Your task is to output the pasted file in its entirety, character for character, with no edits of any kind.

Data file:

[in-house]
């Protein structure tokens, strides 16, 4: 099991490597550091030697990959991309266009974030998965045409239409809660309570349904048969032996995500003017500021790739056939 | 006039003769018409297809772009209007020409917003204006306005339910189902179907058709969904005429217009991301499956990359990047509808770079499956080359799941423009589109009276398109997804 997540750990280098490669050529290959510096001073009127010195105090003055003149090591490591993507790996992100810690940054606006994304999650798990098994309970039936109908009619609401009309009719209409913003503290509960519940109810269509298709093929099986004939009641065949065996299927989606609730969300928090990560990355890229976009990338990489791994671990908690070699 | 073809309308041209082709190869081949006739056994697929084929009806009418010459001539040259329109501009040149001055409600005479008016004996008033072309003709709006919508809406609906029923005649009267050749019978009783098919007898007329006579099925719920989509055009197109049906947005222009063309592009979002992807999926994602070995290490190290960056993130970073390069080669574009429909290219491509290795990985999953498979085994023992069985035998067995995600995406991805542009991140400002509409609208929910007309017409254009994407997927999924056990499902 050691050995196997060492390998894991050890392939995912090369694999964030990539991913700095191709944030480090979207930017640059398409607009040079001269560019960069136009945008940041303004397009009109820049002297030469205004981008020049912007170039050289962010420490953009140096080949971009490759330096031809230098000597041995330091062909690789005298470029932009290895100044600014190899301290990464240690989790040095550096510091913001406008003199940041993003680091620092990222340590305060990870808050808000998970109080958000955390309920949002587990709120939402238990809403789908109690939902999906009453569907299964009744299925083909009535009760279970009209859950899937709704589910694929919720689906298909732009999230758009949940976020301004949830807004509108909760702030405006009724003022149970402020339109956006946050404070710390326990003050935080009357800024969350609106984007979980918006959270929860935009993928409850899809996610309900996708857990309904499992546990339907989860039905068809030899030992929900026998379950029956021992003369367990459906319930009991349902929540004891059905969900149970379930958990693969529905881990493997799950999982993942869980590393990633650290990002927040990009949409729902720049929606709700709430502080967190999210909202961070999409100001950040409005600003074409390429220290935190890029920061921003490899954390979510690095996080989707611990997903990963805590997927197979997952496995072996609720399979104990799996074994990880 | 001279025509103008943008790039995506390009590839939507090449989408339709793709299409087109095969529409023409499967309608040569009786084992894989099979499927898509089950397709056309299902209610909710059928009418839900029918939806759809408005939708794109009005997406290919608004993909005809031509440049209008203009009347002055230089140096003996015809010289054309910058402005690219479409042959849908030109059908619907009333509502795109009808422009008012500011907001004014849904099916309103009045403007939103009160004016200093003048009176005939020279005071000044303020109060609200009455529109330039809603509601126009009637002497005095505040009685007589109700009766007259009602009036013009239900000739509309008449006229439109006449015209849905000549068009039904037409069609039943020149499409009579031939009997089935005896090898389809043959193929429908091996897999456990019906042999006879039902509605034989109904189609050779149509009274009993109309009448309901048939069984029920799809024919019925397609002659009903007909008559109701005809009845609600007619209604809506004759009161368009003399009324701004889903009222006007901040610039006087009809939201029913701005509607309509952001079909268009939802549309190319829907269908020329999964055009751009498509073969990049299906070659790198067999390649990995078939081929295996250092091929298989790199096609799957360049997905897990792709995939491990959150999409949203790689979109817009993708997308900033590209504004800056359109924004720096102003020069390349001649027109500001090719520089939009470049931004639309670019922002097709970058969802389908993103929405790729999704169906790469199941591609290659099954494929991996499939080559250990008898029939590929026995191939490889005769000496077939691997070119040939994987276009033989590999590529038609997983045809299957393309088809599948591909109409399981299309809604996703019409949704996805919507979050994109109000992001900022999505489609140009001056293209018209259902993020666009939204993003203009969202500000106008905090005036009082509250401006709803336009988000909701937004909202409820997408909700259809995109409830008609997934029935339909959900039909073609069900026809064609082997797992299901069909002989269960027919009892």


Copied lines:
[in-house]
């Protein structure tokens, strides 16, 4: 099991490597550091030697990959991309266009974030998965045409239409809660309570349904048969032996995500003017500021790739056939 | 006039003769018409297809772009209007020409917003204006306005339910189902179907058709969904005429217009991301499956990359990047509808770079499956080359799941423009589109009276398109997804 997540750990280098490669050529290959510096001073009127010195105090003055003149090591490591993507790996992100810690940054606006994304999650798990098994309970039936109908009619609401009309009719209409913003503290509960519940109810269509298709093929099986004939009641065949065996299927989606609730969300928090990560990355890229976009990338990489791994671990908690070699 | 073809309308041209082709190869081949006739056994697929084929009806009418010459001539040259329109501009040149001055409600005479008016004996008033072309003709709006919508809406609906029923005649009267050749019978009783098919007898007329006579099925719920989509055009197109049906947005222009063309592009979002992807999926994602070995290490190290960056993130970073390069080669574009429909290219491509290795990985999953498979085994023992069985035998067995995600995406991805542009991140400002509409609208929910007309017409254009994407997927999924056990499902 050691050995196997060492390998894991050890392939995912090369694999964030990539991913700095191709944030480090979207930017640059398409607009040079001269560019960069136009945008940041303004397009009109820049002297030469205004981008020049912007170039050289962010420490953009140096080949971009490759330096031809230098000597041995330091062909690789005298470029932009290895100044600014190899301290990464240690989790040095550096510091913001406008003199940041993003680091620092990222340590305060990870808050808000998970109080958000955390309920949002587990709120939402238990809403789908109690939902999906009453569907299964009744299925083909009535009760279970009209859950899937709704589910694929919720689906298909732009999230758009949940976020301004949830807004509108909760702030405006009724003022149970402020339109956006946050404070710390326990003050935080009357800024969350609106984007979980918006959270929860935009993928409850899809996610309900996708857990309904499992546990339907989860039905068809030899030992929900026998379950029956021992003369367990459906319930009991349902929540004891059905969900149970379930958990693969529905881990493997799950999982993942869980590393990633650290990002927040990009949409729902720049929606709700709430502080967190999210909202961070999409100001950040409005600003074409390429220290935190890029920061921003490899954390979510690095996080989707611990997903990963805590997927197979997952496995072996609720399979104990799996074994990880 | 001279025509103008943008790039995506390009590839939507090449989408339709793709299409087109095969529409023409499967309608040569009786084992894989099979499927898509089950397709056309299902209610909710059928009418839900029918939806759809408005939708794109009005997406290919608004993909005809031509440049209008203009009347002055230089140096003996015809010289054309910058402005690219479409042959849908030109059908619907009333509502795109009808422009008012500011907001004014849904099916309103009045403007939103009160004016200093003048009176005939020279005071000044303020109060609200009455529109330039809603509601126009009637002497005095505040009685007589109700009766007259009602009036013009239900000739509309008449006229439109006449015209849905000549068009039904037409069609039943020149499409009579031939009997089935005896090898389809043959193929429908091996897999456990019906042999006879039902509605034989109904189609050779149509009274009993109309009448309901048939069984029920799809024919019925397609002659009903007909008559109701005809009845609600007619209604809506004759009161368009003399009324701004889903009222006007901040610039006087009809939201029913701005509607309509952001079909268009939802549309190319829907269908020329999964055009751009498509073969990049299906070659790198067999390649990995078939081929295996250092091929298989790199096609799957360049997905897990792709995939491990959150999409949203790689979109817009993708997308900033590209504004800056359109924004720096102003020069390349001649027109500001090719520089939009470049931004639309670019922002097709970058969802389908993103929405790729999704169906790469199941591609290659099954494929991996499939080559250990008898029939590929026995191939490889005769000496077939691997070119040939994987276009033989590999590529038609997983045809299957393309088809599948591909109409399981299309809604996703019409949704996805919507979050994109109000992001900022999505489609140009001056293209018209259902993020666009939204993003203009969202500000106008905090005036009082509250401006709803336009988000909701937004909202409820997408909700259809995109409830008609997934029935339909959900039909073609069900026809064609082997797992299901069909002989269960027919009892």